Advancing Monitoring of Endangered Forest Carnivores using Footprint Identification Technology (FIT)

Author:  Jody Tucker, U.S. Forest Service, Pacific Southwest Region Carnivore Monitoring Program

Figures below text in order (Fig 1 first)

For over 20 years, the biologists in the western United States have used track plates as a simple and cost-effective method to survey for carnivores, in particular fisher (Pekania pennanti) and Pacific marten (Martes caurina). Both are species of conservation focus in the region with the southern Sierra Nevada fisher population recently listed in June 2020 as endangered under the federal Endangered Species Act

Figure 1 (Clockwise from top left).   A fisher detection at a baited trail camera station; Closeup of a fisher front foot; Track-sheet from a fisher detection at a track plate station; and a baited track plate station including a barbed wire hair snare to collect genetic samples.

Track plate surveys use metal plates covered partially with some type of ‘ink’ (such as printer toner, chalk, or soot applied with a torch) placed inside a baited box to collect high quality animal tracks as an individual walks across the plate to access the bait. Tracks are collected on white contact paper which can be easily stored long term to provide an archive of detections.

While fisher and marten tracks can be reliably identified to species there is currently no accepted method to identify sex or individuals limiting data analytics to only presence/absence methods (i.e. occupancy estimation). Recently the U.S. Forest Service has partnered with Wildtrack to develop Footprint Identification Technology (FIT) to identify sex and individuals using track plate footprints.

FIT is a species specific tool. Each species has a unique foot structure and footprint, and the first step in developing FIT for a new species is to develop a reference or training library of footprints to build a species-specific FIT classification algorithm. While FIT usually involves collecting a reference track set from captive animals, few fisher and marten are present in zoos. Consequently, we are using a novel, non-invasive approach for our reference data by using genetic identification of individuals from hair snares deployed at track plate sites. Individual track images from genetic recaptures are imported to a feature extraction tool in JMP developed for fisher by Wildtrack.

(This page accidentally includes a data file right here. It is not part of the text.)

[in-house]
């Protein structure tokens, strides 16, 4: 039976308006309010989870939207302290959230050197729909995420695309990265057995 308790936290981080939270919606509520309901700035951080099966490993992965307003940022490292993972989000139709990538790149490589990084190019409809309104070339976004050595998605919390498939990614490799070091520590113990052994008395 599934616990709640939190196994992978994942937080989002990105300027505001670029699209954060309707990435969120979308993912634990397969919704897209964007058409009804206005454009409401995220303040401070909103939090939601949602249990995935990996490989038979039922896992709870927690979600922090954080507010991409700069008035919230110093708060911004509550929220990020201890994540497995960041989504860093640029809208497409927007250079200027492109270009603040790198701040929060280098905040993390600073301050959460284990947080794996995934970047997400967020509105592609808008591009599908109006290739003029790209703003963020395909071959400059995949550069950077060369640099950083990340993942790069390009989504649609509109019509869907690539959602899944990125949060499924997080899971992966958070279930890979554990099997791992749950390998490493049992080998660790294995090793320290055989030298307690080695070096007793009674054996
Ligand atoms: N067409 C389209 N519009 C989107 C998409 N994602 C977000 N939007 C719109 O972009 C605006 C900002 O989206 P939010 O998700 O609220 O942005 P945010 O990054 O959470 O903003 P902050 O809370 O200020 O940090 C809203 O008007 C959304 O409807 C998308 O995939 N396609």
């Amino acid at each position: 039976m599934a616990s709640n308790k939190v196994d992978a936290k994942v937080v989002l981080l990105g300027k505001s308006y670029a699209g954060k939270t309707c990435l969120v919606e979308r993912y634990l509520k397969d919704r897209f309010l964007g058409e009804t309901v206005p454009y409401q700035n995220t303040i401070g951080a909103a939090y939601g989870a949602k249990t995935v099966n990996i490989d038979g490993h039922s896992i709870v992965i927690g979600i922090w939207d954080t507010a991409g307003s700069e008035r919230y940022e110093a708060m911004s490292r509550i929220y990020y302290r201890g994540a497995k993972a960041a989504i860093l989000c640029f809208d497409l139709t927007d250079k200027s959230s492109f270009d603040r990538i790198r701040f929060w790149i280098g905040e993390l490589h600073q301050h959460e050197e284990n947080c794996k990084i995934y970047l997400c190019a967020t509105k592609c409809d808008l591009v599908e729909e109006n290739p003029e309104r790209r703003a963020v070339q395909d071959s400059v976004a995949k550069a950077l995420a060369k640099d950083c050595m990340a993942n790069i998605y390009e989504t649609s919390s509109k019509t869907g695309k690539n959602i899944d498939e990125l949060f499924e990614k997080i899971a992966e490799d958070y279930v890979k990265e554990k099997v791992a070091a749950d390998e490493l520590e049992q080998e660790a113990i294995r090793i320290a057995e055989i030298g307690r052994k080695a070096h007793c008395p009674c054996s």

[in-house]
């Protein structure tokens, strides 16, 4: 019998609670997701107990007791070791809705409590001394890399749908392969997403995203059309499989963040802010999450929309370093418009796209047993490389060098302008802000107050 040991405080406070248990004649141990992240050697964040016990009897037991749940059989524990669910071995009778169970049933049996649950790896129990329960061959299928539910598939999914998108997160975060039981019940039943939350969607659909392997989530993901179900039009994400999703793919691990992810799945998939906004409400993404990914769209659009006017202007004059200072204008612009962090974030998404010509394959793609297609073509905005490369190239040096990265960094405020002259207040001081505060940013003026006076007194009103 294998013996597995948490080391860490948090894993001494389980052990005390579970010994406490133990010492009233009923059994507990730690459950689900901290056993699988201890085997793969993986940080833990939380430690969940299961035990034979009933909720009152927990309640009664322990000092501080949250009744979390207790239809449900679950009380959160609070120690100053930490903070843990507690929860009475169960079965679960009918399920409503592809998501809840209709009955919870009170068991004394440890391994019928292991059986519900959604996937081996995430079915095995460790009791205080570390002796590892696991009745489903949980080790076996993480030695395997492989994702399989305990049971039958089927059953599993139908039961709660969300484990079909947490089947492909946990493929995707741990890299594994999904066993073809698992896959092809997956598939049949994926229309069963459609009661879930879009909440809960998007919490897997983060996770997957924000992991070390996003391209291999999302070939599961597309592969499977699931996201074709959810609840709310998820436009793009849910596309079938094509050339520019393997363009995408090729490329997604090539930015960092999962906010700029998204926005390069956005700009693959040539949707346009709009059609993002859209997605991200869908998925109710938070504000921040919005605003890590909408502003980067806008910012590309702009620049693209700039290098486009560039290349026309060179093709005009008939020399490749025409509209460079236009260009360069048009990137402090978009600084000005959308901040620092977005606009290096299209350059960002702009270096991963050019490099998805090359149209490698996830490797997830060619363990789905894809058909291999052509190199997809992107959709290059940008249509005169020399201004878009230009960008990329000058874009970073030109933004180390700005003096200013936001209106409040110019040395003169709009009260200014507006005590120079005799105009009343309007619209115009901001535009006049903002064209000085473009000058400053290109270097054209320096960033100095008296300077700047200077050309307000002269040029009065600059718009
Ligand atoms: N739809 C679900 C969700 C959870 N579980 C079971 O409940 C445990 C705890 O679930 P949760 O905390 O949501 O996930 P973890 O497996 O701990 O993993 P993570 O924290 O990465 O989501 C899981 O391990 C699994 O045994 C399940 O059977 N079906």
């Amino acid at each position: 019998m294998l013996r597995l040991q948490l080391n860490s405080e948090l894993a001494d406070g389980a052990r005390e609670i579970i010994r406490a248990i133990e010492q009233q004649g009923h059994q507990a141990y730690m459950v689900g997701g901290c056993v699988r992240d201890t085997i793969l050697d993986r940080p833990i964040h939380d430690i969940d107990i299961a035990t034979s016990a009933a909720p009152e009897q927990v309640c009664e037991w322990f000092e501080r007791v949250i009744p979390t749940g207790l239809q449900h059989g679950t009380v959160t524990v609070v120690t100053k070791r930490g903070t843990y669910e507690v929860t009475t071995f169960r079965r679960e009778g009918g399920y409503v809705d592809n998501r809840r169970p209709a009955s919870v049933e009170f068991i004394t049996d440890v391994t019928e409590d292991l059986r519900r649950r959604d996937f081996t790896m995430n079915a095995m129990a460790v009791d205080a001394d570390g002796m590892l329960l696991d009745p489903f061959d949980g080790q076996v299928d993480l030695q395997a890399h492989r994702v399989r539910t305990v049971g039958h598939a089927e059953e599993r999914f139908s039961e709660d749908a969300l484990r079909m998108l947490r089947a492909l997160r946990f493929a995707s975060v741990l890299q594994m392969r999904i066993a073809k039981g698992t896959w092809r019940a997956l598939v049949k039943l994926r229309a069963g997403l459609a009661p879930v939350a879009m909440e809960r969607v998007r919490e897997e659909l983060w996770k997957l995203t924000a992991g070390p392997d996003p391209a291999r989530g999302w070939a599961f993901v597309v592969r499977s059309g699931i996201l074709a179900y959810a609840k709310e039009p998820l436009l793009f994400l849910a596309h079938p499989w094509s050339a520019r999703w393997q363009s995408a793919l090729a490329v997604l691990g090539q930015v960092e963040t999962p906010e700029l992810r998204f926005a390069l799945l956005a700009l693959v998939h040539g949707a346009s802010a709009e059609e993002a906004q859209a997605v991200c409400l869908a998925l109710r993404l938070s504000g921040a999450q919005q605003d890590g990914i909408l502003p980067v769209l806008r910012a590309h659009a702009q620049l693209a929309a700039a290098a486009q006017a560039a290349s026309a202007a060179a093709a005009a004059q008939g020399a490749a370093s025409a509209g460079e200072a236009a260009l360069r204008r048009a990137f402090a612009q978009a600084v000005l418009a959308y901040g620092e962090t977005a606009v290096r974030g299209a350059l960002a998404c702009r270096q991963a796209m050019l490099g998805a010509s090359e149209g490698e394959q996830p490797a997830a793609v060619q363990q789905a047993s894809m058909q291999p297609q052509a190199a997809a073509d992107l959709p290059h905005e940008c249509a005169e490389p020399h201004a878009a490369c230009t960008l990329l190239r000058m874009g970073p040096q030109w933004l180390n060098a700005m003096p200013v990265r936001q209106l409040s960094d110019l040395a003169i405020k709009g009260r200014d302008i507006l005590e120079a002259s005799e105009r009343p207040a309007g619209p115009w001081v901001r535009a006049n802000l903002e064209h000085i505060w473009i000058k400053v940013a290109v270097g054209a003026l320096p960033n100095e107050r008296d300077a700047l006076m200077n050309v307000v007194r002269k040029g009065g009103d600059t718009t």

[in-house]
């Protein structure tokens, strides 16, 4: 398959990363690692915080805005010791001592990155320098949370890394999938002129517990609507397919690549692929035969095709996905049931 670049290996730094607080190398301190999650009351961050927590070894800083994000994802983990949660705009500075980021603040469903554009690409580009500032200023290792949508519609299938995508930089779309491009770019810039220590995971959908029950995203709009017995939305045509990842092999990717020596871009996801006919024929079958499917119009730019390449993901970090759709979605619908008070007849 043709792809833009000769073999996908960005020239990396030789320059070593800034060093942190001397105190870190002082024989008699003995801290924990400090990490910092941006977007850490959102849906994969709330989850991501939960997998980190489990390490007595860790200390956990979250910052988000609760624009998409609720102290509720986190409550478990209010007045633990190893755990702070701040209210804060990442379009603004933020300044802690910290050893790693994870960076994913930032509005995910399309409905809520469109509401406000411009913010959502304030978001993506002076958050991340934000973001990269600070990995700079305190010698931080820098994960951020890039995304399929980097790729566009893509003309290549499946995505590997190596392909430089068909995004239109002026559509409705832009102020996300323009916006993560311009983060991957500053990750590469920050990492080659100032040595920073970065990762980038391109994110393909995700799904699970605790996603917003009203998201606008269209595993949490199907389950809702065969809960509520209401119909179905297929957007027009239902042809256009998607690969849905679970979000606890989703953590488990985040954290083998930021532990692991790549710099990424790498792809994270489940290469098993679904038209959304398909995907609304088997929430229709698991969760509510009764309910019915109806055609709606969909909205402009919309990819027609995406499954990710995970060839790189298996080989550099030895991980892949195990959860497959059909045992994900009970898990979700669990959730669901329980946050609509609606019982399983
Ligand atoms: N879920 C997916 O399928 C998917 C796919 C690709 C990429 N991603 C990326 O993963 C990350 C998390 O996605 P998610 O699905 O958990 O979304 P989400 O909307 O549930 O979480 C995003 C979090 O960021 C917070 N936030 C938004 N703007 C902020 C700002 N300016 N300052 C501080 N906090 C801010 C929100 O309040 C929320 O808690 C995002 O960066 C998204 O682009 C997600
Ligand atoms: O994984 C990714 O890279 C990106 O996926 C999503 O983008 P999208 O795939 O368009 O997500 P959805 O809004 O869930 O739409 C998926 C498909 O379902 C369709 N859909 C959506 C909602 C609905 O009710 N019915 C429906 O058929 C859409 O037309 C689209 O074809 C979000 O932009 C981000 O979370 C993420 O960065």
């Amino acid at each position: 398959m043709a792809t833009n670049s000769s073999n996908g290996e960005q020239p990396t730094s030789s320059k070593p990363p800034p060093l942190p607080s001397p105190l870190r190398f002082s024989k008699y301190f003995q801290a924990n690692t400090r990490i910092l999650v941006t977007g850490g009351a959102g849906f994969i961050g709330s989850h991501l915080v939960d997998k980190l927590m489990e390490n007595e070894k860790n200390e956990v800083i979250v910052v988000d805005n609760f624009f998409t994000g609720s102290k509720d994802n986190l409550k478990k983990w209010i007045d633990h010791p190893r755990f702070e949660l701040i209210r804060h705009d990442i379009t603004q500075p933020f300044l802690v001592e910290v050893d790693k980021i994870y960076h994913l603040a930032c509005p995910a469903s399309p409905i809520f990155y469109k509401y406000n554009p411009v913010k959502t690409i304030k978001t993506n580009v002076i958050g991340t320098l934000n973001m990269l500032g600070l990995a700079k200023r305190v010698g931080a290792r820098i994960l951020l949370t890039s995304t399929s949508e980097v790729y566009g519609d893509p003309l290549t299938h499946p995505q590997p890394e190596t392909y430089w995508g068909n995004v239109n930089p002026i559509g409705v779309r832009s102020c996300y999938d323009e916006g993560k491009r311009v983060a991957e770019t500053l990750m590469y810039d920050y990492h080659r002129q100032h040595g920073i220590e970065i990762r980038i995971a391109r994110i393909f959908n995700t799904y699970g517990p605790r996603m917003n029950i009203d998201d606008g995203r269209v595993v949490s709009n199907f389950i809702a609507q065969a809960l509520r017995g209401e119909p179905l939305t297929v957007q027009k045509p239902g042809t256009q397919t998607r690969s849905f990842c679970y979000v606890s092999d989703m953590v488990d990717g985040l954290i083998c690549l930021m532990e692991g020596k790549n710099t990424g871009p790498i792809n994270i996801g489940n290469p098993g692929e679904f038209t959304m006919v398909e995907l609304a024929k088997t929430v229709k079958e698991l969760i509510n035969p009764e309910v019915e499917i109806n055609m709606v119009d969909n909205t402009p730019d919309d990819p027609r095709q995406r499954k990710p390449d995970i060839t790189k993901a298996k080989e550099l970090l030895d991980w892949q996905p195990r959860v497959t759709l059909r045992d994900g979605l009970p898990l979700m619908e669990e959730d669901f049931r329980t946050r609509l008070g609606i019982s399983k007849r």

Figure 2.  Example of the Wildtrack feature extraction tool for fisher using JMP software. Reference points are applied to the centroids of fisher trackpads to derive a suite of morphological measurements for each track to use in FIT analysis.

FIT offers the potential to expand the scope of both archived and newly collected track plate data from only species presence/absence to individual and sex providing more detailed data to inform wildlife management and conservation. Additionally, as many management guidelines are focused on protection of reproductive females, being able to identify females is a critical tool needed to better inform management decisions.  FIT can also be used to match individual animals to their unique footprints providing an opportunity for ongoing monitoring of individual movement and thus population demographics and ecology.

Figure 3.  Example of hierarchical clustering analysis identifying the number of fishers based on track ID and which tracks belong to the same or different individual.

More information on fisher and marten monitoring by the U.S. Forest Service in California can be found at: